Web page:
... new Present for a Servant-Maid: containing Rules for her moral Conduct, both with respect to herself and her Superiors: the whole Art of Cookery, Pickling, and Preserving, &c. With Marketing Tables, and Tables for casting up Expences, &c. By Mrs. Haywood. Pearch, &c. 1771. 12mo. Monthly ...
— The Life and Romances of Mrs. Eliza Haywood • George Frisbie Whicher

... much to learn from the farmers of Denmark both in agricultural methods and in co-operation for the marketing of products. The reclamation of the Danish moors in Jutland has made surprising progress: it is in Jutland that a park has been preserved in its primeval state—the Danish-American Park, bought with money subscribed by ...
— Face to Face with Kaiserism • James W. Gerard

... a large roast of beef, or a leg of mutton, but should rather divide the amount among the different dishes of soup, fish, a ragout, or stew of some cheap cut of meat, and a few vegetables; and now and then indulge in a plain pudding, or a little fruit for dessert. With judicious marketing and proper cooking, the food of our well-to-do classes might be made far better than two-thirds of that now served on the tables of the wealthy; and the poor might learn that their scrag-end of mutton would furnish ...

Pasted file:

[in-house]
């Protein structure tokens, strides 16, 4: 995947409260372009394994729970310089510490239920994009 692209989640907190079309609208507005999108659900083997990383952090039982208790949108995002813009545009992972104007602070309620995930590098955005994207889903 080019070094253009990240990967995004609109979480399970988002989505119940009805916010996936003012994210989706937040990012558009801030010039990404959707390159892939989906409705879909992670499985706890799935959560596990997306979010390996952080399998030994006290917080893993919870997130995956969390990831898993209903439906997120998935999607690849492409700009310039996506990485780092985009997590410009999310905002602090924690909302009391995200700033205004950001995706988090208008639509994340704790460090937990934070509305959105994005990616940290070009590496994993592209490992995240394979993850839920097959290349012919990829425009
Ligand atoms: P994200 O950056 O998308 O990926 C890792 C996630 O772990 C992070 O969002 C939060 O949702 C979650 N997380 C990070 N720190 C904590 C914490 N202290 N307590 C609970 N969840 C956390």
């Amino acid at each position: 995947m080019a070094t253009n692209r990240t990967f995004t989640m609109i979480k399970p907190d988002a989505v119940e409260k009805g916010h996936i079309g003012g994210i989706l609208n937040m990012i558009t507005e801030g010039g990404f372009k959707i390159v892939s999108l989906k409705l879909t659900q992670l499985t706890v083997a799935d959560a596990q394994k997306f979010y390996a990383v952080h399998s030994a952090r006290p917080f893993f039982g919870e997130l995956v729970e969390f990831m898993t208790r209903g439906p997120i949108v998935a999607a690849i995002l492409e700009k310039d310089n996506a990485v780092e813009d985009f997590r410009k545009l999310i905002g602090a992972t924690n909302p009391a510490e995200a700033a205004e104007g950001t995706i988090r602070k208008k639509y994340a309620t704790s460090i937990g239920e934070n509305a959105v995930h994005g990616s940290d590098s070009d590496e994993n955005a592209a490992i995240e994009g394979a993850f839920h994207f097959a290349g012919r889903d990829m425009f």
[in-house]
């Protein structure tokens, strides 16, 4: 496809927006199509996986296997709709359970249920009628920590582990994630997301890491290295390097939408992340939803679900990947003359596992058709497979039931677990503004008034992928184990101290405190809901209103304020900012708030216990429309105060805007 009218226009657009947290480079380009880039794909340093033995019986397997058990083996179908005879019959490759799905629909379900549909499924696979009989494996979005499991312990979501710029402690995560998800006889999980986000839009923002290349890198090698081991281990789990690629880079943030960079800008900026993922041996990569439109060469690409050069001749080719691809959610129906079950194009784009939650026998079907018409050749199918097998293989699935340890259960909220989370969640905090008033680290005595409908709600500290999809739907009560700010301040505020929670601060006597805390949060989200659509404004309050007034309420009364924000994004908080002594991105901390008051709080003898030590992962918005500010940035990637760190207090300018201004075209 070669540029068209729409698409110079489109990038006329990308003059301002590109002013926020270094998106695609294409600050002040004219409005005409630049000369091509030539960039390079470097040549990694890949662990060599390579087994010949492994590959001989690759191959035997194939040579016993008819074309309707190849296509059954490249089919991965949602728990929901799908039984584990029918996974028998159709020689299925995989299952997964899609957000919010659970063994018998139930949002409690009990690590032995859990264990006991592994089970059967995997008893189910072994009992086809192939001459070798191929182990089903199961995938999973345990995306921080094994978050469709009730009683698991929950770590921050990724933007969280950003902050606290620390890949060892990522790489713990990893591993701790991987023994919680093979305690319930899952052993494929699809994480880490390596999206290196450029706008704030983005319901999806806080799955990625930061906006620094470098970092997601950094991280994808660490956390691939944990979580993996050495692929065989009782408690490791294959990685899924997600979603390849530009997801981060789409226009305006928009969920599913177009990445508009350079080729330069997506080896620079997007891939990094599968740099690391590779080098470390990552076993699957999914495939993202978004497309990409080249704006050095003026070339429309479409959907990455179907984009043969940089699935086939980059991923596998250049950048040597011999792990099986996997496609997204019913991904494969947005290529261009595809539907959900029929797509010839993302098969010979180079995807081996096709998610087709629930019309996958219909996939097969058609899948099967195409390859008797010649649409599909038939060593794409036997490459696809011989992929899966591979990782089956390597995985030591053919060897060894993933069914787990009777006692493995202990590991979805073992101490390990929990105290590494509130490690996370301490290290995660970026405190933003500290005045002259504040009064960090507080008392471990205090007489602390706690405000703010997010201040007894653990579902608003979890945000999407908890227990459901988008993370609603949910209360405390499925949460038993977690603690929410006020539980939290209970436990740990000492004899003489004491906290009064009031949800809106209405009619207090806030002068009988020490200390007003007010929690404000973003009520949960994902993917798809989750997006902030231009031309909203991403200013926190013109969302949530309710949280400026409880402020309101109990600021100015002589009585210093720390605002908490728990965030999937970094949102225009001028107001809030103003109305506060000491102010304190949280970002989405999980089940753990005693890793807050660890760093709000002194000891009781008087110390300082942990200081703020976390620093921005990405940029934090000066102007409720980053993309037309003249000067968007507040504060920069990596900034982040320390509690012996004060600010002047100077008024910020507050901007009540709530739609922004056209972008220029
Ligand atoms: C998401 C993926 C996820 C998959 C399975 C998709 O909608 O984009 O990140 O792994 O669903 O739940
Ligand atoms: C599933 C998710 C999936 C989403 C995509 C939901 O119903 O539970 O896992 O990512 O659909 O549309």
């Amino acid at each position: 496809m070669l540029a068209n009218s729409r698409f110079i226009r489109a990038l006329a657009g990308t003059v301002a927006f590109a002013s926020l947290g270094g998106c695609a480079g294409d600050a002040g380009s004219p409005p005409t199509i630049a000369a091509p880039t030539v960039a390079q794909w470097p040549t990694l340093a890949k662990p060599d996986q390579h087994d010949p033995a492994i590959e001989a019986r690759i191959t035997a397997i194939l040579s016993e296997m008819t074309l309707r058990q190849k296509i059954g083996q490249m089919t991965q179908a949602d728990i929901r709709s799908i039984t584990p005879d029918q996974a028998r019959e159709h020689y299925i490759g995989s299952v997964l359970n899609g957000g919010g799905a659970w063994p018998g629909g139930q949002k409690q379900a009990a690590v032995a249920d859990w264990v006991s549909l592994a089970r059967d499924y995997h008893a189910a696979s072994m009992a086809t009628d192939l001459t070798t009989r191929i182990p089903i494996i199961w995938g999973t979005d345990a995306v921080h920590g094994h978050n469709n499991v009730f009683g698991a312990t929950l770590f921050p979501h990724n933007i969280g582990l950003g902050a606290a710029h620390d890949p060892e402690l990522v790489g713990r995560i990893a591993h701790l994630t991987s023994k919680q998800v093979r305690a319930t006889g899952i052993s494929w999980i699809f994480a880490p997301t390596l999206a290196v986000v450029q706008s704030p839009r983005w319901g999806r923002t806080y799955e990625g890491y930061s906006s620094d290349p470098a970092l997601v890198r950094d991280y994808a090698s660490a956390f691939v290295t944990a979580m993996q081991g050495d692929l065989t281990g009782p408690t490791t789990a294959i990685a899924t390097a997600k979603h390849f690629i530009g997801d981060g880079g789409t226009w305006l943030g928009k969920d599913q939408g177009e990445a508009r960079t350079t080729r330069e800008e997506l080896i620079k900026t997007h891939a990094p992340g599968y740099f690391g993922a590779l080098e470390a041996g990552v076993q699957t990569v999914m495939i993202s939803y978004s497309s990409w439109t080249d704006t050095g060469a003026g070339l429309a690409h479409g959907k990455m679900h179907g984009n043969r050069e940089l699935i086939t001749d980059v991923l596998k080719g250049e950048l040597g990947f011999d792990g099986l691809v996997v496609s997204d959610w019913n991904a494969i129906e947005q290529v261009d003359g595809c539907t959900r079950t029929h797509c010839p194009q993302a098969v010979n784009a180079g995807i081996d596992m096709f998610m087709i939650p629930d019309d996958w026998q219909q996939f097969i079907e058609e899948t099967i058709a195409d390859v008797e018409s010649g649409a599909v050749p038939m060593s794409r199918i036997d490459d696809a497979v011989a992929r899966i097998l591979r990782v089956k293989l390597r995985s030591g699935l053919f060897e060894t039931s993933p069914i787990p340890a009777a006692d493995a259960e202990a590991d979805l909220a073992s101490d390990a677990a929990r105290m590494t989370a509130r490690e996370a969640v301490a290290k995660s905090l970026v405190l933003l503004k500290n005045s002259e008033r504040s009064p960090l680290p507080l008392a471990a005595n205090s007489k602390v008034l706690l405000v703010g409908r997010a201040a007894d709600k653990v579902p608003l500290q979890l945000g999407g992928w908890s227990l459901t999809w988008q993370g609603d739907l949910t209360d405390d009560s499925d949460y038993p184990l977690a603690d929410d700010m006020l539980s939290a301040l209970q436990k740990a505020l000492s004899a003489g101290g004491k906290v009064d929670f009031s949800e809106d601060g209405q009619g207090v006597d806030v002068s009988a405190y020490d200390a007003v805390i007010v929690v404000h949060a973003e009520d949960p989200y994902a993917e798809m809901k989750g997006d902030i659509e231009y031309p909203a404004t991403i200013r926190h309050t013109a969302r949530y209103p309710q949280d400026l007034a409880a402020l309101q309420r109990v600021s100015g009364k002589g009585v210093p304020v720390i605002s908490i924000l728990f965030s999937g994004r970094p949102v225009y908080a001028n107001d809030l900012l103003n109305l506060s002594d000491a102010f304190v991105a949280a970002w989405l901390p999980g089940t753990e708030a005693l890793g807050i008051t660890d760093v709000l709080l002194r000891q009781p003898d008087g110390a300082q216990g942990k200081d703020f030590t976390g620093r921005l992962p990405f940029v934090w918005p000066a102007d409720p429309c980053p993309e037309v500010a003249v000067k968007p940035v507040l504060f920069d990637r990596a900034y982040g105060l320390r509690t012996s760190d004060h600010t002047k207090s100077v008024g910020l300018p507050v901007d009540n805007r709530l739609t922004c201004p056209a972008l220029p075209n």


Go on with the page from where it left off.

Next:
— The Cooking Manual of Practical Directions for Economical Every-Day Cookery • Juliet Corson